Ballast water managements systems (BWMS) installed on vessels may use active substances to inactivate organisms. This paper provides new insights in the global issue of noxious disinfection by-products (DBP) discharge with ballast water, and the related risk assessment for human health. The GESAMP ballast water working group plays a role in the certification process of BWMS that make use of active substances evaluating potential negative effects. We analyzed all BWMS that passed GESAMP final approval over a decade until 2017 providing an overview of chemicals in the discharged ballast water generated by BWMS. We used these data to calculate the chemical load humans may be exposed to for two different commercial ports (Koper, Slovenia and Hamburg, Germany). None of the chemicals in this study reached levels of concern that would indicate a risk for humans after exposure to chemicals present in the discharged ballast water. Nevertheless, although this exposure only adds to a lesser degree to the overall exposure to disinfection by-products, some chemicals, such as tribromomethane, have carcinogenic properties. In case studies we show which chemicals have the largest contribution to the aggregated exposure of humans. We note that tribromomethane, despite its low bio-concentration factor (BCF), may accumulate in fat, when fish are continuously exposed to DBPs during low-level chlorination. Since this figure would give a higher value for the internal dose for tribromomethane from seafood consumption than the current BCF in the GISIS database, the calculated value may underestimate the contribution of tribromomethane, and possibly also other DBPs.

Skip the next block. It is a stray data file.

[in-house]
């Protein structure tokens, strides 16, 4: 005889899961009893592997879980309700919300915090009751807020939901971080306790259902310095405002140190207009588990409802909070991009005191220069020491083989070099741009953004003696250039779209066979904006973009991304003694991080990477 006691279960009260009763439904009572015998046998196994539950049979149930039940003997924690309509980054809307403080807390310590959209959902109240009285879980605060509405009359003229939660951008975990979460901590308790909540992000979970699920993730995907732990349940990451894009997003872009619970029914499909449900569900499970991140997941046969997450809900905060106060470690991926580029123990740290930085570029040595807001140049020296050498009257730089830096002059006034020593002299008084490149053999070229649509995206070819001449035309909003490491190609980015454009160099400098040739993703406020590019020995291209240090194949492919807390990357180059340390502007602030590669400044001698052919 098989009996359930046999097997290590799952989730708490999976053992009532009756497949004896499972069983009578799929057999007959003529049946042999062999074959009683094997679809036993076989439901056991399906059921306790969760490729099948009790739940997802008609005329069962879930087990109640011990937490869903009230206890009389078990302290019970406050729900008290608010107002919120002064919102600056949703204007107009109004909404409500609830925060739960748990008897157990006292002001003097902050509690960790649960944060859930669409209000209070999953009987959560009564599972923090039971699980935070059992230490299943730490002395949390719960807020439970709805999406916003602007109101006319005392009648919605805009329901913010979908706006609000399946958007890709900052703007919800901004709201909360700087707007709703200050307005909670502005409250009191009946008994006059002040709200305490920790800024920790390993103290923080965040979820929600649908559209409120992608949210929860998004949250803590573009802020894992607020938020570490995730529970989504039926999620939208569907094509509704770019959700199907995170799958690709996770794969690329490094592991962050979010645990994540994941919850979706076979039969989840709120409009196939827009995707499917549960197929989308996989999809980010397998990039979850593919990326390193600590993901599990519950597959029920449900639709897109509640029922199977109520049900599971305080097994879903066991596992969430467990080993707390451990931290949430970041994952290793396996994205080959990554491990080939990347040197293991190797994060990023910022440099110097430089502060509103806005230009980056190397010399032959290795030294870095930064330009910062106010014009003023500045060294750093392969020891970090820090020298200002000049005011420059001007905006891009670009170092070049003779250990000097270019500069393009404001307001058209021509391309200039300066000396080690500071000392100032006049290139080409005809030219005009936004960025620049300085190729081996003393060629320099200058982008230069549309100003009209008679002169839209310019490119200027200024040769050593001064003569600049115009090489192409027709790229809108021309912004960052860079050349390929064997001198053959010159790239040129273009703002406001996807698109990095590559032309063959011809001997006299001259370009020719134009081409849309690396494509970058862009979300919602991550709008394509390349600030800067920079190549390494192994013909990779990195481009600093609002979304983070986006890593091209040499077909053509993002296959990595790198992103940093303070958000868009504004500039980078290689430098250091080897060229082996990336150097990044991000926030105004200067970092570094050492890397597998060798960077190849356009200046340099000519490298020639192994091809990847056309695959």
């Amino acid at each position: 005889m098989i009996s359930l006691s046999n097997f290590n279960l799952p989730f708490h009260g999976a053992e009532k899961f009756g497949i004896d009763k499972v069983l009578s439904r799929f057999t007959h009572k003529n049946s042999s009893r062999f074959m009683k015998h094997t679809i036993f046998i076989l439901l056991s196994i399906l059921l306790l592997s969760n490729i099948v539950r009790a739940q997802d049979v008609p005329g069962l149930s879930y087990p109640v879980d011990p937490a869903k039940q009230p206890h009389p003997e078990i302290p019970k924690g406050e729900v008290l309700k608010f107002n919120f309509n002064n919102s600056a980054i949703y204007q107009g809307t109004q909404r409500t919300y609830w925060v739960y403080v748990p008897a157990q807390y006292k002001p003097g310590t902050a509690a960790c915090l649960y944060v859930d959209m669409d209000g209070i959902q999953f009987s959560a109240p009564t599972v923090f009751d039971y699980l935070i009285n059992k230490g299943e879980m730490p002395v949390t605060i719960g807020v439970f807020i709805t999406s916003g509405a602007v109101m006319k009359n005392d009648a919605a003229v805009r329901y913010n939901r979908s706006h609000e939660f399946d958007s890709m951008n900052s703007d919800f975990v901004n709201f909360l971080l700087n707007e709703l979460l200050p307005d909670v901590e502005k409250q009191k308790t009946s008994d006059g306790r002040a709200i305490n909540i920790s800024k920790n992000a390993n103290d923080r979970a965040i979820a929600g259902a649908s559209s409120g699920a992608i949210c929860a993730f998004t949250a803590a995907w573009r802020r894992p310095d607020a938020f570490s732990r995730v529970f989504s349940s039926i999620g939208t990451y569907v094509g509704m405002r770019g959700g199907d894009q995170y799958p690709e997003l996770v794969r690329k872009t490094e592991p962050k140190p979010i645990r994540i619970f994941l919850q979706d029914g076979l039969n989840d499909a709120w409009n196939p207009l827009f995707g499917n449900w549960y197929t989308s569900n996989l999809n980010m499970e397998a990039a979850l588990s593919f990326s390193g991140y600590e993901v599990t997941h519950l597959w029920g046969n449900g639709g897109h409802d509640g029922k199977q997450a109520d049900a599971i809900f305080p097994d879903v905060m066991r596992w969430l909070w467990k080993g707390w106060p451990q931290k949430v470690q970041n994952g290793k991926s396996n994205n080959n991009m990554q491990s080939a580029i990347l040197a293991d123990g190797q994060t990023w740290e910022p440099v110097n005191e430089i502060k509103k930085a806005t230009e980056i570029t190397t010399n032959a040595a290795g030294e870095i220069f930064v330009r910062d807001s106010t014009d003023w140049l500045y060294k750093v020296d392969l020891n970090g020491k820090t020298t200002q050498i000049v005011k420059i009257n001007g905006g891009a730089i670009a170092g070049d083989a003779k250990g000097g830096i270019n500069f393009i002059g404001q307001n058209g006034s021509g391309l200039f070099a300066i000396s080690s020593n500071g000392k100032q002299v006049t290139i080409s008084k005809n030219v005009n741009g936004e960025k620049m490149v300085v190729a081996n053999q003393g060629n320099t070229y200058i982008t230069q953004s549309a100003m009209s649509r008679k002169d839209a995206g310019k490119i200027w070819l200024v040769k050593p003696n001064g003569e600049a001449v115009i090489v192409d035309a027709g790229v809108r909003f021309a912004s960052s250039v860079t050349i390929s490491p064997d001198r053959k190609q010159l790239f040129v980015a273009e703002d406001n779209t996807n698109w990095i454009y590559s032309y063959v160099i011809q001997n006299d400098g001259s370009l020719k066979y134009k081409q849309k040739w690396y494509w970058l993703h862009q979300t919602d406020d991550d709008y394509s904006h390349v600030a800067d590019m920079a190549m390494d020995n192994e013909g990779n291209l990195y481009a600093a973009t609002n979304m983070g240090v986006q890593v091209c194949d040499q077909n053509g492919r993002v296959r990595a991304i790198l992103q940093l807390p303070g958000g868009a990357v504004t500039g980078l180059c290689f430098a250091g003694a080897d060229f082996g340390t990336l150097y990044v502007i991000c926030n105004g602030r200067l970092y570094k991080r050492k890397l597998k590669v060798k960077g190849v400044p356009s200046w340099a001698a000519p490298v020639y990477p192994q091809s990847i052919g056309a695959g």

Is human health sufficiently protected from chemicals discharged with treated ballast water from vessels worldwide? – A decadal perspective and risk assessment
December 13, 2019 - 12:58pm
Type: Journal Article
Year of publication: In Press
Journal title: Chemosphere
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